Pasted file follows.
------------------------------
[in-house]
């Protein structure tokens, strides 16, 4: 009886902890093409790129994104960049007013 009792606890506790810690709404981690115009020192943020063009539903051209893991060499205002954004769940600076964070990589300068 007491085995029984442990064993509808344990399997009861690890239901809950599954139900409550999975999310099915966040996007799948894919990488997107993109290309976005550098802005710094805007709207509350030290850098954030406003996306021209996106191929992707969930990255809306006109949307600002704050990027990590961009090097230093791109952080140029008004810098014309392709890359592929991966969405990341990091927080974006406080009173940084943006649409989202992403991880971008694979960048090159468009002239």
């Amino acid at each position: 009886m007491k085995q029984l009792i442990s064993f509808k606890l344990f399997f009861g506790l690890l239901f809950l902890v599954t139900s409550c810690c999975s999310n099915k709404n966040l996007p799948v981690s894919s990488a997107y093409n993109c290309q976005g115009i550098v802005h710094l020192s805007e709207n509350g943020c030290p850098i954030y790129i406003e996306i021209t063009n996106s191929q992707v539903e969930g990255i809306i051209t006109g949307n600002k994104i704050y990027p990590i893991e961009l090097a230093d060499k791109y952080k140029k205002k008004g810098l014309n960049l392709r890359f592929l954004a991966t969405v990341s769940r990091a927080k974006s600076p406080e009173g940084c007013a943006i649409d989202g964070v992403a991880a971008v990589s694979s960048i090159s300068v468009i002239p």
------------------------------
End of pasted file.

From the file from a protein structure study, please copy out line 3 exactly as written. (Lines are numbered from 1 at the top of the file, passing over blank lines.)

């Amino acid at each position: 009886m007491k085995q029984l009792i442990s064993f509808k606890l344990f399997f009861g506790l690890l239901f809950l902890v599954t139900s409550c810690c999975s999310n099915k709404n966040l996007p799948v981690s894919s990488a997107y093409n993109c290309q976005g115009i550098v802005h710094l020192s805007e709207n509350g943020c030290p850098i954030y790129i406003e996306i021209t063009n996106s191929q992707v539903e969930g990255i809306i051209t006109g949307n600002k994104i704050y990027p990590i893991e961009l090097a230093d060499k791109y952080k140029k205002k008004g810098l014309n960049l392709r890359f592929l954004a991966t969405v990341s769940r990091a927080k974006s600076p406080e009173g940084c007013a943006i649409d989202g964070v992403a991880a971008v990589s694979s960048i090159s300068v468009i002239p």